The Science of Sound
It’s a common misconception that in order to make your voice bigger, you need to increase your lung power. (I used to think that way before I knew better.)
The fact is, resonance is what gives us big voices. And resonance happens at the surface our bodies. It happens when air flows over our facial bones (in the area known as the “third eye”) and continues out into our surroundings. Our lungs and vocal chords only trigger this dynamic, much like the strings of a violin. And as the voice is trained to be resonant and alive, the breathing problem corrects itself.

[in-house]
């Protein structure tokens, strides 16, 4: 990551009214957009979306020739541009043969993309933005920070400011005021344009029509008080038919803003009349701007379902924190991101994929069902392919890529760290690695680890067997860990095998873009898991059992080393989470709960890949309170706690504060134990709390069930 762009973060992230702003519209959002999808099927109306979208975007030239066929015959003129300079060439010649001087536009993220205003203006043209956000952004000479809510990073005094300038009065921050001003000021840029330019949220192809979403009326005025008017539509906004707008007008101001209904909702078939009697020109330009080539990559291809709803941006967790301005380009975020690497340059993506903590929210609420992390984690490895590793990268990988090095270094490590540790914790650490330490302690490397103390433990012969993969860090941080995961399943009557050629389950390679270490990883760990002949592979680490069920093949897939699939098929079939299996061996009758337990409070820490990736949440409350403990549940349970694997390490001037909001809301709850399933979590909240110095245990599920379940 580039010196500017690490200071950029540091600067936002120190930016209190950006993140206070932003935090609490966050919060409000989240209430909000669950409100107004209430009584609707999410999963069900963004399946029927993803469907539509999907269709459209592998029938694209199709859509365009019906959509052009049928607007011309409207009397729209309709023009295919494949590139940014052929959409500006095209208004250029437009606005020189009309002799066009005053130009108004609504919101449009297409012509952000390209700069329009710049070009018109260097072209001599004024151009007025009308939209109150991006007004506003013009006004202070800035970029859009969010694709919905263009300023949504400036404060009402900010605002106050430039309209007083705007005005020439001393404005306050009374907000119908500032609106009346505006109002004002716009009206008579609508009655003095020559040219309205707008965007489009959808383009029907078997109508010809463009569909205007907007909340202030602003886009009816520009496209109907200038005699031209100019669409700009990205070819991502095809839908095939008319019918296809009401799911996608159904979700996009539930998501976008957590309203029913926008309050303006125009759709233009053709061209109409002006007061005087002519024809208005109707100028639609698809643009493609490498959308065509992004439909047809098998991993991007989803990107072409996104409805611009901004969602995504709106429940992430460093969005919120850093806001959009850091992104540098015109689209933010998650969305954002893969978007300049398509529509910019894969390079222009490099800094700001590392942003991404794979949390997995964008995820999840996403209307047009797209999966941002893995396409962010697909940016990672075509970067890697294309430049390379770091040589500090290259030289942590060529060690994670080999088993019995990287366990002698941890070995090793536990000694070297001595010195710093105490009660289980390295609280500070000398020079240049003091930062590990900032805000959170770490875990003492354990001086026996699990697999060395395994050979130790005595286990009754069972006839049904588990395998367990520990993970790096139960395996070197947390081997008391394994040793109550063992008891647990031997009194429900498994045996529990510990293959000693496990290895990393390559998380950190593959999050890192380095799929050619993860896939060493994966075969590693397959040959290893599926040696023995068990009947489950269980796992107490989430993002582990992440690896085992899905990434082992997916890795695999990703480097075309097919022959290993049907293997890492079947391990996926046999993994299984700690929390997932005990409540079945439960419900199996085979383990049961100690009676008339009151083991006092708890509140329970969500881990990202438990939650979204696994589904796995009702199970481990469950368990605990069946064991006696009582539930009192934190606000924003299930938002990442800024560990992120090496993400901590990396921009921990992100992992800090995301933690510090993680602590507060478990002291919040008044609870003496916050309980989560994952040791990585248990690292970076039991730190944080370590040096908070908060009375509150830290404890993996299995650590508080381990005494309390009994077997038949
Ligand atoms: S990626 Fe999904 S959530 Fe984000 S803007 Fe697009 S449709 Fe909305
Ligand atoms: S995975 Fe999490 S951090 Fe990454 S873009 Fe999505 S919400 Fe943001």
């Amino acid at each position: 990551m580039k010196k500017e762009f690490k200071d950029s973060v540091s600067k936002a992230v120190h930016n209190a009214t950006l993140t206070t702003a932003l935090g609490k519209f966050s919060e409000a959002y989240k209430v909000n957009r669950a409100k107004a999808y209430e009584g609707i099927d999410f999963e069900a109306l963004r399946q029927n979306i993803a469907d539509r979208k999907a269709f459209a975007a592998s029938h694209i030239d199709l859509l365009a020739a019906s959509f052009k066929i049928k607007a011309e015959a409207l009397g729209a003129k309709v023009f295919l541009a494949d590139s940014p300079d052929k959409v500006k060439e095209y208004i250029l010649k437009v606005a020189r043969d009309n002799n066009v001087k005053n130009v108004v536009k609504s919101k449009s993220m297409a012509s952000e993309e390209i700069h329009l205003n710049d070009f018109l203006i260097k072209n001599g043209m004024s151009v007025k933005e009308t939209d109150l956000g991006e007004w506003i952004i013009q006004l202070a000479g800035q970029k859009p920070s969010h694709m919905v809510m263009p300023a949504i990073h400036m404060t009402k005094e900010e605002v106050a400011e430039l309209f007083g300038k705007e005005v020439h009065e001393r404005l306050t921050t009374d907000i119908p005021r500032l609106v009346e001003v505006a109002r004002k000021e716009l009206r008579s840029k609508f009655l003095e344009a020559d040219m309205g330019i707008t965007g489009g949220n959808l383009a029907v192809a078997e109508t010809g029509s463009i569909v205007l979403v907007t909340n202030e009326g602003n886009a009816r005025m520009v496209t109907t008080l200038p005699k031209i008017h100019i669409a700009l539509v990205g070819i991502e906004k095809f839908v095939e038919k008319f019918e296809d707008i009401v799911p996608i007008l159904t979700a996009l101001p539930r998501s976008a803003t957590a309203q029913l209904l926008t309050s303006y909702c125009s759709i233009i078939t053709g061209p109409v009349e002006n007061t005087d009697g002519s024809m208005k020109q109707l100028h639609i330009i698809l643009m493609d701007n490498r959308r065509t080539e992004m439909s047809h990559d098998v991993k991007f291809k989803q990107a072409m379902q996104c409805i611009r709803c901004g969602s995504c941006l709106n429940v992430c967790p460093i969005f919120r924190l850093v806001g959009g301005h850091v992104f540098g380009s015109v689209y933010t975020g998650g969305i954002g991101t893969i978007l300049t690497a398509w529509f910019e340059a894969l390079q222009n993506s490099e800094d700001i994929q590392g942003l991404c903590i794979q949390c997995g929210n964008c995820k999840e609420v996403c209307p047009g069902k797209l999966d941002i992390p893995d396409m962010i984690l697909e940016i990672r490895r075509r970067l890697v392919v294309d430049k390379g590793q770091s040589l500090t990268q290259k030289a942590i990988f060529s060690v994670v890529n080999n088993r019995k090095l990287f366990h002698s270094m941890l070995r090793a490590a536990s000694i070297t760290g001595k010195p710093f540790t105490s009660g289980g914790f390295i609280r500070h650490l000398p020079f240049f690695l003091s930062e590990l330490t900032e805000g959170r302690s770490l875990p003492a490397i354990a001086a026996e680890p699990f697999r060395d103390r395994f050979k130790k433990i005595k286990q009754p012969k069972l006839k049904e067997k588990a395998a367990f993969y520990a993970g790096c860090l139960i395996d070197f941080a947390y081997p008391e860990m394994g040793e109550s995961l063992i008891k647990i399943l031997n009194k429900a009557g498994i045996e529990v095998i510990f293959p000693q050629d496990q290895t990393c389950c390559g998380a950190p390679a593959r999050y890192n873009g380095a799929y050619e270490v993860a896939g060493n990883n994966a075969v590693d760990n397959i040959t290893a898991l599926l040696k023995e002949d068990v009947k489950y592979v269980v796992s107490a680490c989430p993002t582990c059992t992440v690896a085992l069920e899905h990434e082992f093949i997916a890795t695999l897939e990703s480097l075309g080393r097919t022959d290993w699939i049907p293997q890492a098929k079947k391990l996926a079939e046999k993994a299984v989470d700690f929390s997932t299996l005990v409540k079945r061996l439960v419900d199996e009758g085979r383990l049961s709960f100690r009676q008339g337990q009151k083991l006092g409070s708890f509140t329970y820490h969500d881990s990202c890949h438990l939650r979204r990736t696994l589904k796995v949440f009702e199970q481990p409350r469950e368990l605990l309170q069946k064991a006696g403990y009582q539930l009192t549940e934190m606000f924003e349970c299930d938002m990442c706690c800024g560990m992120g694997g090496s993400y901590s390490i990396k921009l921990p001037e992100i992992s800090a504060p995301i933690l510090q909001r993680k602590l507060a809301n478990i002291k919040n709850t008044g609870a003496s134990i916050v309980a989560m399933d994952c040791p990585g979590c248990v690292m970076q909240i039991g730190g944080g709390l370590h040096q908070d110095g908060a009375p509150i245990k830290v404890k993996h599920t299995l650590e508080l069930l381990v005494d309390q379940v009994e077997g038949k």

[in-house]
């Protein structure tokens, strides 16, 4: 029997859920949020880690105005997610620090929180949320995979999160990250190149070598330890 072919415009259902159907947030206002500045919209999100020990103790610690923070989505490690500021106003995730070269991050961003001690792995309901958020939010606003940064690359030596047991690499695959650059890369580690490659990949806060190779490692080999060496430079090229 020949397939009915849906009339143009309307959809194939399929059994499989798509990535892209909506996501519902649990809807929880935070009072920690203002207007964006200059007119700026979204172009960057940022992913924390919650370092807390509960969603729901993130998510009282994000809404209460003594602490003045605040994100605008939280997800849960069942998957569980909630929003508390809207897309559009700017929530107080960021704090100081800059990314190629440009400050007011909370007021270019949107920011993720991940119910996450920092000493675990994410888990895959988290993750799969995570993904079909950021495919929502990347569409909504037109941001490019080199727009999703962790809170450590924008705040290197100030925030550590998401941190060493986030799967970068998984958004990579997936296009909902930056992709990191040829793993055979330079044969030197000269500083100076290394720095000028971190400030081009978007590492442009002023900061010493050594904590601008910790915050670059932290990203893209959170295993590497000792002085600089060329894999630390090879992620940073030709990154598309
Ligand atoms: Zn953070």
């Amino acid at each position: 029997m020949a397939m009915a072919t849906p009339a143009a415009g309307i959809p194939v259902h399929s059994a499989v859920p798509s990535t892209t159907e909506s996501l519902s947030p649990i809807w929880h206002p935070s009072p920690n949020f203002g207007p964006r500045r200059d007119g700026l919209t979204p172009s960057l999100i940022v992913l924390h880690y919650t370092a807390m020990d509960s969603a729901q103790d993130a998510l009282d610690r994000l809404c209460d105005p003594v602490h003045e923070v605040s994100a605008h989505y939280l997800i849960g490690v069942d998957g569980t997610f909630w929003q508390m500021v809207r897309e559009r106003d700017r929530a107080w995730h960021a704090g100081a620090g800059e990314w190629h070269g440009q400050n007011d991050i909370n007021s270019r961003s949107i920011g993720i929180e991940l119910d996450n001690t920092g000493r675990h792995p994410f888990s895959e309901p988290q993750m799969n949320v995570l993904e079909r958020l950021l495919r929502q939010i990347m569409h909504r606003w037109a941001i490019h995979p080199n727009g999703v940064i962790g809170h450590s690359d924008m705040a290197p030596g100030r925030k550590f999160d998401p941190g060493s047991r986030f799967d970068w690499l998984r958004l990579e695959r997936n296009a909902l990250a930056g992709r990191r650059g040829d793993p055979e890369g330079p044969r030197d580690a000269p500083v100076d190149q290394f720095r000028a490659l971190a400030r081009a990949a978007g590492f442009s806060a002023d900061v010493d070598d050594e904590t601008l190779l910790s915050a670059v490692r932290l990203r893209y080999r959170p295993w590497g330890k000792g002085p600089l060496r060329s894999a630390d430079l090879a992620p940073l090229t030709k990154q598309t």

For example, you come to me and say, “I can’t seem to get my breath” or “I’m gulping for air.” I know that in most cases focusing on breathing is putting the cart before the horse.
The problem here is rarely due to faulty breathing per se. This problem is almost always due to lack of resonance in the voice. It’s resonance that helps keep the air from spilling out too fast.
In engineering parlance, the vocal chords are the <em>”forcing function”</em> and the vocal overtones coming from your body and the walls around you are the <em>”sympathetic resonance field”</em> (think singing in the shower).
Here’s another example:
You want your voice to sound confident, powerful. Simply lowering the pitch of the voice would seem an obvious and easy choice, right? Wrong! Lowering the pitch will usually make the voice sound raspy and forced. Making the voice more resonant is the better solution. And this usually involves raising the pitch – and then it will SOUND lower. Crazy, right?